Tax campaigners turned London's Trafalgar Square into a tax haven in May 2016
On Wednesday the leaders of UK-linked tax havens - the so-called overseas territories - gathered in London to meet with Theresa May.
This far-flung network of tiny islands such as Bermuda, the Caymans and the British Virgin Islands are little more than specks in the ocean, yet they are helping to fuel corporate tax dodging on a truly staggering scale.
To mark the launch of our 2017 'Make Tax Fair' campaign ActionAid is releasing new research which shows that in 2015 an astonishing $12.5 trillion of foreign direct investment (FDI) was owned via tax havens - an increase of $700 billion in the space of just two years.
The tax havens channelling the most corporate investment included UK overseas territories such as the British Virgin Islands ($1.1 Trillion), Bermuda ($710 billion) and the Cayman islands ($568 billion).
This is despite years of politicians claiming they are cracking down on tax dodging. It was 2013 when G8 leaders gathered in the UK to commit to tackling tax avoidance. David Cameron, the then UK Prime Minister, promised there would be "nowhere to hide" for tax avoiders.
UK-linked tax havens are part of a global tax haven industry which is funnelling trillions into secretive offshore accounts - a staggering 113,000 companies linked to the Panama Papers were registered in the British Virgin Islands alone. And it is often some of the poorest people in the world who are paying the price.
ActionAid estimates that $106 billion of corporate investment in Indonesia and $35 billion in Nigeria was routed via tax havens in 2015. These countries are those who can least afford to lose tax revenue.
Nigeria has one of the highest child mortality rates in the world with more than one in ten children dying before the age of 5. It also has the fourth highest maternal mortality rate in the world with 814 women dying for every 100,000 live births. If more money was available for maternity care lives could be saved.
The UK has shown leadership on tax transparency, and when Theresa May became Prime Minister she promised to do more to tackle tax havens. Instead she is flirting with the idea of turning the UK into a tax haven after Brexit.
Tax havens make poverty and inequality worse. ActionAid is launching our campaign for tax justice because poorer countries are the biggest losers in this global game of smoke and mirrors, with women and girls paying the price as schools and hospitals are starved of funding.
The UK should be leading the charge when it comes to cleaning up the murky corners of the global economic system. We need Theresa May to show leadership.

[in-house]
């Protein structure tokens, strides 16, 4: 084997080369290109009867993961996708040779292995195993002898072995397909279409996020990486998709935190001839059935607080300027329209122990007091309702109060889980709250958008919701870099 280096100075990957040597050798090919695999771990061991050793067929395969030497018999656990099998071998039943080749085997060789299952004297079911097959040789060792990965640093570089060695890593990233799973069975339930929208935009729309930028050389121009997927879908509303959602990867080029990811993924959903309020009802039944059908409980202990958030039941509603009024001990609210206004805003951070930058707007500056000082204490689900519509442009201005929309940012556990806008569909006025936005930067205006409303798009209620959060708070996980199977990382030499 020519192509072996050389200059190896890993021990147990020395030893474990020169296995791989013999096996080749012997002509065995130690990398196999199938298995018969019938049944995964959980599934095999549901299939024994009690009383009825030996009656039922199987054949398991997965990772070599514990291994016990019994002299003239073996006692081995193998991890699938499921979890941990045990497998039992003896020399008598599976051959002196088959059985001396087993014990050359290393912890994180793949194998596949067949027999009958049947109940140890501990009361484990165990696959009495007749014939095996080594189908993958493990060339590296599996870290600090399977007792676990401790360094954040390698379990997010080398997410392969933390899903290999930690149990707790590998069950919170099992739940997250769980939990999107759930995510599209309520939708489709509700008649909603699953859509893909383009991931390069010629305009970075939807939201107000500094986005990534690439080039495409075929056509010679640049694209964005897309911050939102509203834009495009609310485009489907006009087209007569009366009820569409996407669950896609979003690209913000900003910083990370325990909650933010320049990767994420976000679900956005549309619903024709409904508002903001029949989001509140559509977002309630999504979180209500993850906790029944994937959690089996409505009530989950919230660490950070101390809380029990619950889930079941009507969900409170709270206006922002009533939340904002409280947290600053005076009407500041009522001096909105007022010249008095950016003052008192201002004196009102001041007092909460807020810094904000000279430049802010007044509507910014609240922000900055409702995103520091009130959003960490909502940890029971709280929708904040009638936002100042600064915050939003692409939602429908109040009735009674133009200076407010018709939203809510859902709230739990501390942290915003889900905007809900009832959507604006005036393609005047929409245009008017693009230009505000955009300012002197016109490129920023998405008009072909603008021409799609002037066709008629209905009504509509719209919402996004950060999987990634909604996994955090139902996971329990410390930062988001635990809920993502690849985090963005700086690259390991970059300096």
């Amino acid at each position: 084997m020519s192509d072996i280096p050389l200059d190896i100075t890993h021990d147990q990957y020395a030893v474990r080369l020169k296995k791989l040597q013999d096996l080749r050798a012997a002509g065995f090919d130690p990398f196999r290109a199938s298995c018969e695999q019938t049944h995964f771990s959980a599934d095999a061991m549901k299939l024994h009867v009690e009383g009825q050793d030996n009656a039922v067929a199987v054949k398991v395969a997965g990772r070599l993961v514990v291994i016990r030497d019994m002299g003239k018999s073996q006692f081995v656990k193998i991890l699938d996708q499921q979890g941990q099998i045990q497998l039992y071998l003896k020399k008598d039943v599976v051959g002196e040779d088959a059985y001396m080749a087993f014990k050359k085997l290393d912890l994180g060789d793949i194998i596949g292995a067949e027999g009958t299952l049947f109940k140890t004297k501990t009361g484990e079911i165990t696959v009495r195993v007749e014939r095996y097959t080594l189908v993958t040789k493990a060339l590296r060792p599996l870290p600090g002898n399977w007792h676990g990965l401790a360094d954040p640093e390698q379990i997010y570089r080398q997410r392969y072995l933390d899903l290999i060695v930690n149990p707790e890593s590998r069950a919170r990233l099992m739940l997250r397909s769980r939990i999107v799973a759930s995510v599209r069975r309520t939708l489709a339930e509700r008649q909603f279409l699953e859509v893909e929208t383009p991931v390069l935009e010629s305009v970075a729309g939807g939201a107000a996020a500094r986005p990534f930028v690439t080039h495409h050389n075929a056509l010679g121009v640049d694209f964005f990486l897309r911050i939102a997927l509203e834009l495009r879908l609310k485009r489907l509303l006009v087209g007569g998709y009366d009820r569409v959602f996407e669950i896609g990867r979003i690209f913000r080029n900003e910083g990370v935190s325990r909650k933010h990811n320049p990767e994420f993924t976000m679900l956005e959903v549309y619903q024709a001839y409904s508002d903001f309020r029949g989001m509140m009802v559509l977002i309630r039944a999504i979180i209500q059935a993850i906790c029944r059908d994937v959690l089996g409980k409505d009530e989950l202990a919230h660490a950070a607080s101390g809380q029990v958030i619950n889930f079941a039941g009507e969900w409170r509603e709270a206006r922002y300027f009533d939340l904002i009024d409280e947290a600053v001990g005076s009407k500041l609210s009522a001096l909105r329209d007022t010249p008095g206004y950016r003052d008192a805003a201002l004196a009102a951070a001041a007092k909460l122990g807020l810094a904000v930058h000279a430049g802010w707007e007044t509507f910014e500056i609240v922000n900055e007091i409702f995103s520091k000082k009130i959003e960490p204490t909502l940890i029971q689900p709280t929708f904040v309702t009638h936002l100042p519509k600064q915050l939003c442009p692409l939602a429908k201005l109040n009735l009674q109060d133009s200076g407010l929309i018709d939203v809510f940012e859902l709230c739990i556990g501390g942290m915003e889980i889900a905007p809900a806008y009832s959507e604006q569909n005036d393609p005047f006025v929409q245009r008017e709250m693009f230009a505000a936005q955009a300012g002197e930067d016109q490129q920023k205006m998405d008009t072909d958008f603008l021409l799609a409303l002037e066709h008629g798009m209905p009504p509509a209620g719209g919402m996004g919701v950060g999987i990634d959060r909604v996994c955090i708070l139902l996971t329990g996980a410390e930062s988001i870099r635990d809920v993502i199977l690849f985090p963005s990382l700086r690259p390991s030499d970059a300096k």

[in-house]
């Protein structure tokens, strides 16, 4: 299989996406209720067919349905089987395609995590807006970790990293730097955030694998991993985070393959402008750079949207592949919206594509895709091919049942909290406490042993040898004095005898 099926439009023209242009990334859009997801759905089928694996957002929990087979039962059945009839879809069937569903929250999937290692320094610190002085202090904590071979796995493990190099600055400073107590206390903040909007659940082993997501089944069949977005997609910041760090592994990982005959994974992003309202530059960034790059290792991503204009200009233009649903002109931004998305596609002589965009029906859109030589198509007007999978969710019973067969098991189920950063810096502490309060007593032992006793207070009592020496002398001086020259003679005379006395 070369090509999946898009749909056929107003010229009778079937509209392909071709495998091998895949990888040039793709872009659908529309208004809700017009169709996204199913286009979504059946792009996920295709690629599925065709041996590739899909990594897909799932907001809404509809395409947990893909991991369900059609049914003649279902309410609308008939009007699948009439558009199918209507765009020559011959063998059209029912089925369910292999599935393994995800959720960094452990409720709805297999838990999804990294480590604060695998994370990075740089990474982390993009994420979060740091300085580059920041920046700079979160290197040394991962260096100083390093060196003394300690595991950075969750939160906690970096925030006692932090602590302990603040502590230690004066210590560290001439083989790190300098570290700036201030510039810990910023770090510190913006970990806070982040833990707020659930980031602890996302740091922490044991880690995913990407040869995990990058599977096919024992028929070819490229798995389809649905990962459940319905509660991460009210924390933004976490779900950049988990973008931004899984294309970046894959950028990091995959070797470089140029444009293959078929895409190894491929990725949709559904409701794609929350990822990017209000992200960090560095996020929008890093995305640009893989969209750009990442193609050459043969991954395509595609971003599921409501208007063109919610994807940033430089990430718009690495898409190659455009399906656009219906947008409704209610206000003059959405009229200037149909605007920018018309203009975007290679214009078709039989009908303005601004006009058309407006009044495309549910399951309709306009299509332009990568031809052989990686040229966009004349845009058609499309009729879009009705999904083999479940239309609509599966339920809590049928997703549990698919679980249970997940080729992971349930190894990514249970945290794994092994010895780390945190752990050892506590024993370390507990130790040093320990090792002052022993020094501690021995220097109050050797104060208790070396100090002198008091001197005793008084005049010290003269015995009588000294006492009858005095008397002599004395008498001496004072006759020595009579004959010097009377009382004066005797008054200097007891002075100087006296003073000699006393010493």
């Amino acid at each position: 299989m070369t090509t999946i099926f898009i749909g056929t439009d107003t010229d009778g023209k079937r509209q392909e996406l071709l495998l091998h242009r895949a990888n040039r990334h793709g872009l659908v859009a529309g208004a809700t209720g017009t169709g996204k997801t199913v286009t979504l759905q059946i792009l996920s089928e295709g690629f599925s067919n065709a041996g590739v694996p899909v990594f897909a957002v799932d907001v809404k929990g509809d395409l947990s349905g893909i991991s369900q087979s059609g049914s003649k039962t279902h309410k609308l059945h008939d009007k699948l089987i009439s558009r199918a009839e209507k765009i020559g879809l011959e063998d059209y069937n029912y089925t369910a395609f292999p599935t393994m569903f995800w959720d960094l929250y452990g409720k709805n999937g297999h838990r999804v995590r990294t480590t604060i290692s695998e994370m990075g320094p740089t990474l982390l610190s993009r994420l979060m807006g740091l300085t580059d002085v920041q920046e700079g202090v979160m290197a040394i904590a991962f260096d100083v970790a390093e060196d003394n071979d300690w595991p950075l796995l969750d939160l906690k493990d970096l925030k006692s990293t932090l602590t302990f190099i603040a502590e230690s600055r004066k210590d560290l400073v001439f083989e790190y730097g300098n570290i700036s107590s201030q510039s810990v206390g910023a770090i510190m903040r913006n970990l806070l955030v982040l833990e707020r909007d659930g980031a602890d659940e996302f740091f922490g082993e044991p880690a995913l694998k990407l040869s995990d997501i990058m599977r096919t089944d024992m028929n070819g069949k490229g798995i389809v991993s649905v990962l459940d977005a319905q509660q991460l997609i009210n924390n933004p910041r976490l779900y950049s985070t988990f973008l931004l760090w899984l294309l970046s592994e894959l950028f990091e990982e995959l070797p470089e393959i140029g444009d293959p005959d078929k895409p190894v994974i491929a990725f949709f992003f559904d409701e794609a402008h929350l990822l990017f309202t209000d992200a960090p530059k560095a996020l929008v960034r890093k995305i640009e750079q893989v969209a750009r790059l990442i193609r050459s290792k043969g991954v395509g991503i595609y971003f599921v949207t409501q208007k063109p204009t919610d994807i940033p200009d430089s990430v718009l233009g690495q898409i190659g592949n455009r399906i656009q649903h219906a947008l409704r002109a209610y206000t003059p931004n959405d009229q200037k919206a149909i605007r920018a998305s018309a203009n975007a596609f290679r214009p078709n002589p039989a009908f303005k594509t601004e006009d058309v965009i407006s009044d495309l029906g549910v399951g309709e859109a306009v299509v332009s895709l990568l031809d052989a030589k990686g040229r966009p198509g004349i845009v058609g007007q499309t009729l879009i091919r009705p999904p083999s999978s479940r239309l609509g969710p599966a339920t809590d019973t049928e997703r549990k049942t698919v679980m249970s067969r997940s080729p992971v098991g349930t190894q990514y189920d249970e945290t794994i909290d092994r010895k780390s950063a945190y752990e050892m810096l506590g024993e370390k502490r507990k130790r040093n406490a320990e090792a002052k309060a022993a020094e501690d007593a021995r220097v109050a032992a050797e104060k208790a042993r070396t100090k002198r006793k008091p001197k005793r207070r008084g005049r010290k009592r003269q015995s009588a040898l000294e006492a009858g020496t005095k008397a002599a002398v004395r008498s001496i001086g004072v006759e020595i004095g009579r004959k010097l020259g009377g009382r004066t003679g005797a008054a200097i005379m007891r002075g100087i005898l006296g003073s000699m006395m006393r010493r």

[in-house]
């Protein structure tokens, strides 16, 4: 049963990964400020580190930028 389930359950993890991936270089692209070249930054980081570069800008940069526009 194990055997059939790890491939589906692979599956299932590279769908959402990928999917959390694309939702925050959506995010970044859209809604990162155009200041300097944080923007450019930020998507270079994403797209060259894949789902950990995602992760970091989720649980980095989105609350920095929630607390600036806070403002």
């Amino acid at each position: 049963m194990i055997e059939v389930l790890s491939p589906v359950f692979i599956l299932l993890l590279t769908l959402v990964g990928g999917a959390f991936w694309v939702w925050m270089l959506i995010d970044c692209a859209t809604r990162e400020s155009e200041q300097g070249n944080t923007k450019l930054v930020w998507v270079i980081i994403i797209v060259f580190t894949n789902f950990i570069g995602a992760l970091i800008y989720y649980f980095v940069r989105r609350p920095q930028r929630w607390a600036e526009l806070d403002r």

Here are a few ideas for her to consider as she sits down with the leaders of UK-linked tax havens:
1. Rule out turning the UK into a tax haven
The UK corporate tax rate was 28% in 2009 and it is set to fall to just 17% by 2020 - it's lowest ever level. This is part of a damaging trend which has seen corporate tax rates fall across the world, pressuring poor countries into offering ever lower rates and making it harder for them to stand on their own two feet.
The Prime Minister should end this damaging race to the bottom.
2. Clean up UK-linked tax havens
Anonymous shell companies set up in tax havens can be used to hide money from the tax man. Sunlight is the best disinfectant - the UK was the first country to publicly reveal company owners. The Prime Minister should now set a deadline for ensuring all UK-linked tax havens publish a register revealing the real owners of the countless shell companies they host. That way we could see who is stashing their money in offshore companies.
3. Make companies publish what they pay
At the moment multinational companies can shift money around the world under a veil of secrecy. After recently changing the law, the government now has the power to demand companies publicly reveal the tax they pay in every country where they do business. This would be a huge boost to transparency, and would make it easier for citizens of both the UK and developing countries see where the money is going - including into UK tax havens.
4. A plan to end the use of tax havens
Tax havens represent a huge challenge for the global economy. Their tiny tax rates and secretive tax codes have sucked in money from all over the world, at the expense of public services. I have made a few suggestions for change but it is really up to the Prime Minister and the Government to lead on an international level.
We need to help tax havens transition to a new type of economy, and put in place deterrents to stop companies shifting their profits offshore. The UK Government should come forward with a plan to end the use of tax havens all together.
Theresa May has an opportunity to clean up UK-linked tax havens, reform unfair tax rules and deliver a fair deal for some of the poorest people in the world.
Let's hope she takes it.